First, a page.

The tragic news of several hospitalizations and infant deaths has prompted a severe warning from the FDA and massive recalls by Abbott Nutrition.
The first recall was announced on February 17, 2022, by Abbott Nutrition, which manufactures the Similac Alimentum and EleCare brands. An additional batch of formula was recalled on February 28, 2022, after another child succumbed to Cronobacter sakazakii infection in which the formula Similac PM 60/40 may have been a contributing cause of death.
The illnesses and deaths were possibly linked to tainted powdered infant formula manufactured in Michigan and shipped nationally and internationally. Parents should check their Similac brand formulas for lot numbers that could be affected. Babies must not consume the recalled formulas.
Consumers are being advised to not use Similac, Alimentum or EleCare powdered infant formulas if:
- The first two digits of the code are 22 through 37
- The code on the container is K8, SH or Z2
- The expiration date is 4-1-2022 (APR 2022) or later
Consumers using Similac PM 60/40 should avoid products with the lot code 2732K800.
Consumers can check their lot number online or call customer service at 1-800-986-8540.
Cronobacter germs can cause blood infections and make the linings surrounding the brain and spinal cord swell. Seek medical attention immediately if a baby has been fed a recalled formula and displays symptoms of Cronobacter infection, which includes: fever, poor feeding, crying and low energy.
“As this is a product used as the sole source of nutrition for many of our nation’s newborns and infants, the FDA is deeply concerned about these reports of bacterial infections. We want to reassure the public that we’re working diligently with our partners to investigate complaints related to these products, which we recognize include infant formula produced at this facility, while we work to resolve this safety concern as quickly as possible.”Frank Yiannas, FDA Deputy Commissioner for Food Policy and Response
Even though these recalls were issued by Abbott Nutrition, it is imperative to note that no powder infant formula is sterile and any powder can be tainted by Cronobacter sakazakii or Salmonella Newport. In order to protect the fragile newborns from life-threatening bacteria, consumers should follow the CDC and WHO recommendations for proper formula preparation.
National and international recommendations for mixing formula differ slightly, and product labels contain a plethora of instructions, adding to the confusion surrounding formula preparation. There are some basic steps that all parents should take in order to mitigate possible health issues associated with formula preparation. For all powder formulas:
- Examine formula can stamp to ensure it is not part of the recall, and that it has not expired (once a can of powder formula has been opened, it is good for 30 days).
- Practice excellent hygiene habits (wash hands for at least 20 seconds, clean and sterilize countertops where formula will be prepared, clean the top of the formula can prior to opening it, sterilize bottles and nipples).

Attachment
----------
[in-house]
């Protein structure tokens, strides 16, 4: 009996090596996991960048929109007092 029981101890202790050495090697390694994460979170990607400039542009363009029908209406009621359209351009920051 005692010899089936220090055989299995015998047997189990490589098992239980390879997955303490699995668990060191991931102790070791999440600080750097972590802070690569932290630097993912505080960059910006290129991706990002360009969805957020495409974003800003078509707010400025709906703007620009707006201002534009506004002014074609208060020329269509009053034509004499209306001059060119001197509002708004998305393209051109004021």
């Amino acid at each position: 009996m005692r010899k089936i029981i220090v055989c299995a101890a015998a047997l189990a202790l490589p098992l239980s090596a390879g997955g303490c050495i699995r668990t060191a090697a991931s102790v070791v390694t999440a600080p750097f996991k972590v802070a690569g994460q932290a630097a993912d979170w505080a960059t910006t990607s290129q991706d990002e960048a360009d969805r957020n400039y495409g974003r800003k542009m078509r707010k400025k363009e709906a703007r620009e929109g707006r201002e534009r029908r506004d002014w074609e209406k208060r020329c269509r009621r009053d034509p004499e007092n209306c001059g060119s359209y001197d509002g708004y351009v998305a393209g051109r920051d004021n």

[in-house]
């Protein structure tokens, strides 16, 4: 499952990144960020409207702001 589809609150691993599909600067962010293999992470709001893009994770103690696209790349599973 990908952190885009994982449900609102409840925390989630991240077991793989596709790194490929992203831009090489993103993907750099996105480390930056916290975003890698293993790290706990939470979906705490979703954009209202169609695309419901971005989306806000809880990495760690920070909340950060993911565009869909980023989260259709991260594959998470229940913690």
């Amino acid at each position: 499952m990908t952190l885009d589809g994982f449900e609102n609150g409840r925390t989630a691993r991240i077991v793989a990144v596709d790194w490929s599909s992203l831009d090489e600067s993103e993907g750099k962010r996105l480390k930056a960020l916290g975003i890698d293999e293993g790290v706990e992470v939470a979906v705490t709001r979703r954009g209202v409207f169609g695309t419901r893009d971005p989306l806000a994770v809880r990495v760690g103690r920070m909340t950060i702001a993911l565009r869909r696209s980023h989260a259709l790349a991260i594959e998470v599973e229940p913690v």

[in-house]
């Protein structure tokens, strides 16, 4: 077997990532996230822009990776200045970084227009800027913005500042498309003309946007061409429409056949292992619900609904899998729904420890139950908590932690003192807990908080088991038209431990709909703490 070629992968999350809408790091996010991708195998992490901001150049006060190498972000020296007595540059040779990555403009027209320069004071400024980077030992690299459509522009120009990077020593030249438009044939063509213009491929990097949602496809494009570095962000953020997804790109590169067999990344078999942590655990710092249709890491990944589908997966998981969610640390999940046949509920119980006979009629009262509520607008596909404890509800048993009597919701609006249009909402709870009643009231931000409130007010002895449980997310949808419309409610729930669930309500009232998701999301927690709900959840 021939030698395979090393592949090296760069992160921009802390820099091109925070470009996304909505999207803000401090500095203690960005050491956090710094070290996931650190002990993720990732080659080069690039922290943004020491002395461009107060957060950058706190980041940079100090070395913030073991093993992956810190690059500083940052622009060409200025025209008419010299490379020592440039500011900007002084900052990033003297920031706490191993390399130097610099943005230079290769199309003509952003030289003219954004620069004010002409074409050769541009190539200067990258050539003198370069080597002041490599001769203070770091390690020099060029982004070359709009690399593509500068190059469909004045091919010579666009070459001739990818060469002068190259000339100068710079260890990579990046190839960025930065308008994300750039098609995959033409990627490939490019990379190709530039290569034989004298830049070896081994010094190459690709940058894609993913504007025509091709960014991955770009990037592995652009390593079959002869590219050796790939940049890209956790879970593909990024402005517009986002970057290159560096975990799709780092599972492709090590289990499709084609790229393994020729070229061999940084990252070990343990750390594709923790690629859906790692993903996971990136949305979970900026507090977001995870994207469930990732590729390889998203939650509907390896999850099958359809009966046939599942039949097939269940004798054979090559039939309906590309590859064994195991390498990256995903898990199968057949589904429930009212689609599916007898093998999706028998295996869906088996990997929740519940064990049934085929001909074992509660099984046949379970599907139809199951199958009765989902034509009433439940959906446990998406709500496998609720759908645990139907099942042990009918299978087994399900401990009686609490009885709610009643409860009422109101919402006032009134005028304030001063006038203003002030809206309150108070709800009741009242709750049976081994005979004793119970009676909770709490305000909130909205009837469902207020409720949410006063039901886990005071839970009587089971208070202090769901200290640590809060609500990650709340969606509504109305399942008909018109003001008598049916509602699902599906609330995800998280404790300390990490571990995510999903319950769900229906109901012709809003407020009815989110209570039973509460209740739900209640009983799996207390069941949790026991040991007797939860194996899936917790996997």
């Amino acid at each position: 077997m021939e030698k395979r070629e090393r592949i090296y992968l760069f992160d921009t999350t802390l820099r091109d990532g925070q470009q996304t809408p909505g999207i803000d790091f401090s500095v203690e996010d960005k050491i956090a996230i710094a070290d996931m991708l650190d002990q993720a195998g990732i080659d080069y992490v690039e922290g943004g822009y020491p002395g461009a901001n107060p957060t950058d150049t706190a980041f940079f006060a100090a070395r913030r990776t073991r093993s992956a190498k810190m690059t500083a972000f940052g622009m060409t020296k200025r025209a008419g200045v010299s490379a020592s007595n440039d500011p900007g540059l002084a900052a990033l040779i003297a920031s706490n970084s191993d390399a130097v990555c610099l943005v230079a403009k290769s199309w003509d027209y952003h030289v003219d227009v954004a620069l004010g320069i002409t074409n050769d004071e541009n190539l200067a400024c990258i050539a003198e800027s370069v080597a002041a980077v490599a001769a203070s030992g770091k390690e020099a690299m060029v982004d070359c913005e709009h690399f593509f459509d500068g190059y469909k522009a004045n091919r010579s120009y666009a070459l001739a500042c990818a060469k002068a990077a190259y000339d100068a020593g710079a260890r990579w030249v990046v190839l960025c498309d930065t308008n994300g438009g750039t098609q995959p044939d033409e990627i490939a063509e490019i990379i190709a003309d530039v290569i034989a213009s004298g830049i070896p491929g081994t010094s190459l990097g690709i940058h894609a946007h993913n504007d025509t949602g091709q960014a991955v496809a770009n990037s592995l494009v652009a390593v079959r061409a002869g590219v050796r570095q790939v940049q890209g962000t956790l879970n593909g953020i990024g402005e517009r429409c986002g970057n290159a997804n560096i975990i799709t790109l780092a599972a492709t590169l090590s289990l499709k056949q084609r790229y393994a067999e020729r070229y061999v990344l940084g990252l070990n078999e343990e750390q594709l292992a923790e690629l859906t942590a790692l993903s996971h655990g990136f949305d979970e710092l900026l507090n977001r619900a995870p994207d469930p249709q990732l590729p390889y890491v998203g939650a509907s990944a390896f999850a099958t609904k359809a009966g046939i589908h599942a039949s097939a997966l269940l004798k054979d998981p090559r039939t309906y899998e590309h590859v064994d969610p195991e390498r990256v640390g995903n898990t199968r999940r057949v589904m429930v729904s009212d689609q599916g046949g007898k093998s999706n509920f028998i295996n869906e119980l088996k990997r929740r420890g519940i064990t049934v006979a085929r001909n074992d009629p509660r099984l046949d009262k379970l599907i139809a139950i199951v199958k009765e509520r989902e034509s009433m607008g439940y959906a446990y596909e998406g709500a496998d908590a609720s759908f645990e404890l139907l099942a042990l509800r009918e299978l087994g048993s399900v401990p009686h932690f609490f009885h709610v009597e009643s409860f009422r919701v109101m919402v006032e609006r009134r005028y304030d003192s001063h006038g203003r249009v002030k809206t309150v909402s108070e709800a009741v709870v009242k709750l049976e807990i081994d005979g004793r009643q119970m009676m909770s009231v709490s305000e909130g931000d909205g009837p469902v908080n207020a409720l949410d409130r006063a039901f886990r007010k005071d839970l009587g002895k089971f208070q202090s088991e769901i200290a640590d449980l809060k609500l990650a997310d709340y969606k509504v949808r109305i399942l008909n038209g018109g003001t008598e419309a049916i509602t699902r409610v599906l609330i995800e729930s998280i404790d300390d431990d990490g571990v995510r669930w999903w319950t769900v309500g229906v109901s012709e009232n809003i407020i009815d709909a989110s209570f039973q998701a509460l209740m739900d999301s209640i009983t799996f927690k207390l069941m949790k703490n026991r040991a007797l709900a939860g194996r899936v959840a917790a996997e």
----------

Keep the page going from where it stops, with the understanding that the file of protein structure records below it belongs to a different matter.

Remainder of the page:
- Heat clean water to 158˚F/70˚C. Be aware that homes built in the US prior to 1986, often used lead in the pipes. Boiling water that contains led concentrates the levels of lead. Any amount of lead is dangerous. If the home tap water is not safe, bottled water should be used. Parents who do not have a thermometer, can bring the water to a boil (water boils at 212˚F) and then let it cool no more than 30 minutes. This process will ensure the water is hot enough to kill the bacteria in the powder.
- Pour the hot water into the clean bottle.
- Add the powder formula right away. Follow the manufacturers direction regarding loose or packed scoops of powder. For level scoops, use a clean straight edge to ensure correct measurements. Never try to use ½ a scoop.
- Once the formula is mixed, cool it quickly for feeding. Prepared formula can be submerged in cold water to placed under cold, running water.
- Prepared formula that is not refrigerated must be used within 2 hours. Once feeding begins, the bottle must be discarded after one hour. Formula that is prepared, can be refrigerated up to 24 hours. It is more convenient for formula-feeding families to make several bottles at one time and refrigerate them. They can be re-heated prior to feeding.
These steps should be used to prepare any powder formula. It is especially important to follow these steps for any baby less than 3 months old, one who was born prematurely or has a weakened immune system.
Parents using ready-made formula, only need to sterilize the nipple they are connecting to the ready-made bottles. If transferring the ready-made formula into a bottle, the bottle and nipple should be sterilized. Liquid formula is easier to use, but often costs much more and might not be available.
Parents should educate themselves regarding donor human milk and informal milk sharing. In emergency situation and with formula shortages, these resources can be life-saving.
About the Author
Christy Jo Hendricks, IBCLC, RLC, CLE, CCCE, CCD brings over 20 years of teaching experience to the classroom. She is an Internationally Board-Certified Lactation Consultant (IBCLC) and Certified Birth Doula. She has a passion for facilitating and protecting the mother/baby bond. Her contribution to this field has been recognized by the United States Presidential Volunteer Award and the Phyllis Klaus Founder’s Award for Promoting the Mother/Baby Bond. Christy Jo’s life-long goal has been to help others reach theirs. Her informative, yet entertaining teaching style makes learning enjoyable and retention easy.